Students will attend placement for a period in line with regulator standards and carry out direct work with service-users in a social work or social care environment. They will develop skills, knowledge and values through experiential learning. They will be supervised by either an On-site or Off-site practice educator.
Contact hours: 600 (with direct practice arrangements as required by the social work regulator)
Private study hours:150
Total study hours: 750
BA (Hons.) Social Work - compulsory module
Method of assessment
Main assessment methods
Coursework -portfolio – Pass / Fail - 100%
Banks, S , (2012), Ethics and Values in Social Work, 4th ed., Basingstoke, Palgrave MacMillan
Coulshed, V. & Orme, J., (2006), Social Work Practice: an introduction, 4th ed., Basingstoke, Palgrave MacMillan
Maclean S. & Harrison R., 2011, Theory & Practice, A Straightforward Guide for Social Work Students 2nd Edition, Litchfield: Kirwin Maclean Associates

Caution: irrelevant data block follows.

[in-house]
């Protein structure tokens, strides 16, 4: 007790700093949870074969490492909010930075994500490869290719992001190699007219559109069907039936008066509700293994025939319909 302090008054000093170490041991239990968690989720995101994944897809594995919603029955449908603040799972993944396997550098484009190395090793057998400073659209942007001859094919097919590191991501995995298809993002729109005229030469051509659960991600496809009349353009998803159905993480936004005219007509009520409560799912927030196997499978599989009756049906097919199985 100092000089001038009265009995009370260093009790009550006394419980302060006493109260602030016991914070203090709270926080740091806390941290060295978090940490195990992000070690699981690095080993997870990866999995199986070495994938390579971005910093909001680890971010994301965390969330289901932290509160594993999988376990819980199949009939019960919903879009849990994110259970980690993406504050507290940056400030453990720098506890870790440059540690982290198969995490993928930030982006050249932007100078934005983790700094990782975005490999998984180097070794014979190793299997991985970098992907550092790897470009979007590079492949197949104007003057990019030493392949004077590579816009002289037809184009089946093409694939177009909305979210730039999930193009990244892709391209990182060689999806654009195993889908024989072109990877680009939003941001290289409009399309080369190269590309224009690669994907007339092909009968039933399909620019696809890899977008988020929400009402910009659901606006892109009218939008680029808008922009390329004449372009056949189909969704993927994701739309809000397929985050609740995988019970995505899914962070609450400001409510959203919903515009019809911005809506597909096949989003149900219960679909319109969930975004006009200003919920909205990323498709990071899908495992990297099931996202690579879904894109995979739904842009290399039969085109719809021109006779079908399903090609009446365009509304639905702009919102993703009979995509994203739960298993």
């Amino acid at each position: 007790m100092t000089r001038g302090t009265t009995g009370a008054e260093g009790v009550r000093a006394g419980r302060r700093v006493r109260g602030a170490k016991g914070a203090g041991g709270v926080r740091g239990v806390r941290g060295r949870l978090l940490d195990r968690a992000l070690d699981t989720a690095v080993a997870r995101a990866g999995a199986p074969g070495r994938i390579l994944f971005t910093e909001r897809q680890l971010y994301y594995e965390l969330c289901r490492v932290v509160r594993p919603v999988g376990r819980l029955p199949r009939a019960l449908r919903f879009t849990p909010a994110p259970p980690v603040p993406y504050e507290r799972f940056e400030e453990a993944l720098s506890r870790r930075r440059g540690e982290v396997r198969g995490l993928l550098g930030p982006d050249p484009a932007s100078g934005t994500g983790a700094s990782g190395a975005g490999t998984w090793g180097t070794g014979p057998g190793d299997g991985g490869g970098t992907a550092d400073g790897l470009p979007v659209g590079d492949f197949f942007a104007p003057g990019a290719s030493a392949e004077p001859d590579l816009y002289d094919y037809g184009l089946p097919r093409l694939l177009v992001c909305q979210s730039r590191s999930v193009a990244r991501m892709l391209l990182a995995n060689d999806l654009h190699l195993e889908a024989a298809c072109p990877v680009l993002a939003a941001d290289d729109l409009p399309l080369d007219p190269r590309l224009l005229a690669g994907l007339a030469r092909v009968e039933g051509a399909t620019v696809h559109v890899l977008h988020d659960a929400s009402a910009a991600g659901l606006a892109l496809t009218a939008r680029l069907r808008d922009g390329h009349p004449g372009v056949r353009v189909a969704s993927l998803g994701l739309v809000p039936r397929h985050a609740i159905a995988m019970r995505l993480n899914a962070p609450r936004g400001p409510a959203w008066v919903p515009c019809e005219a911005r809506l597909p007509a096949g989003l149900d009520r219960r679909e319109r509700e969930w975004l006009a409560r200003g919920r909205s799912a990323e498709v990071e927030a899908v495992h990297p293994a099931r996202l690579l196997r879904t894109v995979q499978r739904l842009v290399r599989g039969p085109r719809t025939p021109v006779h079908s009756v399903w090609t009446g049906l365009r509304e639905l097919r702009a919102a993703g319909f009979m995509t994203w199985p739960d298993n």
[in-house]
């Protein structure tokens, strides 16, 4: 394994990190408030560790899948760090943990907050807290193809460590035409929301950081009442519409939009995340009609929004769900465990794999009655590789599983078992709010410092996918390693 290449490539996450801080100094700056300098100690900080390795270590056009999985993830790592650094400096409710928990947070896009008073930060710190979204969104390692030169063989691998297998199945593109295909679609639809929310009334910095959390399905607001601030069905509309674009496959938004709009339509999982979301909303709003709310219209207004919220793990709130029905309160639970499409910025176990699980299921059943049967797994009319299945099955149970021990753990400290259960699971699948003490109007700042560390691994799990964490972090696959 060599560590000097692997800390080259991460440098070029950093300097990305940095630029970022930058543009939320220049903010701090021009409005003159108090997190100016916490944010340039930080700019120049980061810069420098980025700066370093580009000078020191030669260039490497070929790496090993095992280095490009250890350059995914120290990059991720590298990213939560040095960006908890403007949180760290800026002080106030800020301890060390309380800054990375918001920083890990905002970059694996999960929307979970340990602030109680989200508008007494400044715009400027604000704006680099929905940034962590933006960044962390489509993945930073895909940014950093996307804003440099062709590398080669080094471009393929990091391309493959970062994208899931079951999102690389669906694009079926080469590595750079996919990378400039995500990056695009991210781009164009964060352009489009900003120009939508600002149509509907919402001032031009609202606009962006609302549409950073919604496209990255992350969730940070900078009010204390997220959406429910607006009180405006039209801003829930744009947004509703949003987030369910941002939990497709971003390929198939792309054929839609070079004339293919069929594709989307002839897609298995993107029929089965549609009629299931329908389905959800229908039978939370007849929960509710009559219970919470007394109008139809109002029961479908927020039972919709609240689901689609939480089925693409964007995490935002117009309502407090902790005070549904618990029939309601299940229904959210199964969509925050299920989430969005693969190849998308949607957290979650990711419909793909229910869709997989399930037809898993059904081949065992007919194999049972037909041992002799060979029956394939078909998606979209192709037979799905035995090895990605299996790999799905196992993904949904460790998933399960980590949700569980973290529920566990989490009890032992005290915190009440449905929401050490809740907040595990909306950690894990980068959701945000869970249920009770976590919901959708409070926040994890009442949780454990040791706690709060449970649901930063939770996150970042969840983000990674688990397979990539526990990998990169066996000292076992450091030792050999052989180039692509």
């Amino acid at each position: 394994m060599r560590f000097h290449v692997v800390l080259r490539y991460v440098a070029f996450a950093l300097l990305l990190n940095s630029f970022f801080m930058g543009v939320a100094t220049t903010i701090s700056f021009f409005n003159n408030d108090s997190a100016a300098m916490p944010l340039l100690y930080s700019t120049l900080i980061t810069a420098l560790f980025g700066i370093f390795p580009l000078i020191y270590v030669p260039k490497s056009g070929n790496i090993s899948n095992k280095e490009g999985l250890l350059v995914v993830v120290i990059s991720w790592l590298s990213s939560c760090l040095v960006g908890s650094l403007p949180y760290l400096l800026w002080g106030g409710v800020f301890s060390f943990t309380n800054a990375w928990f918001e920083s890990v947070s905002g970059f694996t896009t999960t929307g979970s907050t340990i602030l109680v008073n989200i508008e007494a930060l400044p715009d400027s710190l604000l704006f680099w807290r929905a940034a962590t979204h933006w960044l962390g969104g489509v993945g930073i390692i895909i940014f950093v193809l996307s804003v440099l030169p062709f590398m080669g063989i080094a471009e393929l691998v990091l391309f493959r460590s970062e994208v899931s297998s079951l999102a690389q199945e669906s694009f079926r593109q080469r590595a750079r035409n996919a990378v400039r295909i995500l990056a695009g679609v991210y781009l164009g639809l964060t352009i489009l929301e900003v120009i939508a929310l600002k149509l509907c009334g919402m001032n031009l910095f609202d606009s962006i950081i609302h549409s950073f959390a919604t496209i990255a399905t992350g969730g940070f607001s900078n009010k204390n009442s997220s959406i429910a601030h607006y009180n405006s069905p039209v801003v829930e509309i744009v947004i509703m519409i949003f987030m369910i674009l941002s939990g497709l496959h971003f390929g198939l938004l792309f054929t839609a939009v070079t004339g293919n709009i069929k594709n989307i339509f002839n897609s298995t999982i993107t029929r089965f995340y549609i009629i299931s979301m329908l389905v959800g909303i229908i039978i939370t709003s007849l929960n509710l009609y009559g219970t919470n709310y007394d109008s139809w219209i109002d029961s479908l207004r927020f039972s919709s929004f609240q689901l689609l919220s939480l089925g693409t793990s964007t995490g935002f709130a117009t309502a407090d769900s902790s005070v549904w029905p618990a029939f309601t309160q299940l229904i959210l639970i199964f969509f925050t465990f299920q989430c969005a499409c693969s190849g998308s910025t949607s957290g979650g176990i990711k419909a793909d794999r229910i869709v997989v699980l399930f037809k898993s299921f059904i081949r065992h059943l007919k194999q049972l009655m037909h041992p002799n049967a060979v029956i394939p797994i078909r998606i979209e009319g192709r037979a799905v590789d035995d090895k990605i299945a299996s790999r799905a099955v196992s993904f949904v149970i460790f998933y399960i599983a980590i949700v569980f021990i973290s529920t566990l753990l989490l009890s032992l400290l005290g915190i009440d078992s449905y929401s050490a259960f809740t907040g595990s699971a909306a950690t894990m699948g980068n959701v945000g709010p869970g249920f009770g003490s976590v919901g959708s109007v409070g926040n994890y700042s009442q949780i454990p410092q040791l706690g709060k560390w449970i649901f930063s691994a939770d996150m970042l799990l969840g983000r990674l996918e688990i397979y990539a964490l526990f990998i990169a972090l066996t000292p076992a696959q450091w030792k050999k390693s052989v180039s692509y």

Maclean S. & Harrison R., 2009, Making the Most of Your Practice Learning Opportunities, Rugeley: Kirwin Maclean Associates
Parker, J., (2017), Social Work Practice: Assessment, Planning, Intervention and Review 5th ed., Los Angeles: Learning Matters Ltd
Thompson N, (2006), Anti Discriminatory Practice 4th ed., Basingstoke, Palgrave Macmillan
See the library reading list for this module (Medway)
The intended subject specific learning outcomes.
On successfully completing the module students will be able to:
Knowledge and Understanding of: (i.e. subject-specific knowledge and understanding)
8.1 Social work services, service users and carers; the service delivery context; and the nature of social work practice.
8.2 Critical knowledge of theories and models for social work intervention with individuals, families, groups and communities, and the methods derived from them.
8.3 The nature, definition, development and application of relevant values and philosophical ethical principles.
8.4 The principles of rights, justice and economic well-being and their significance for social work practice.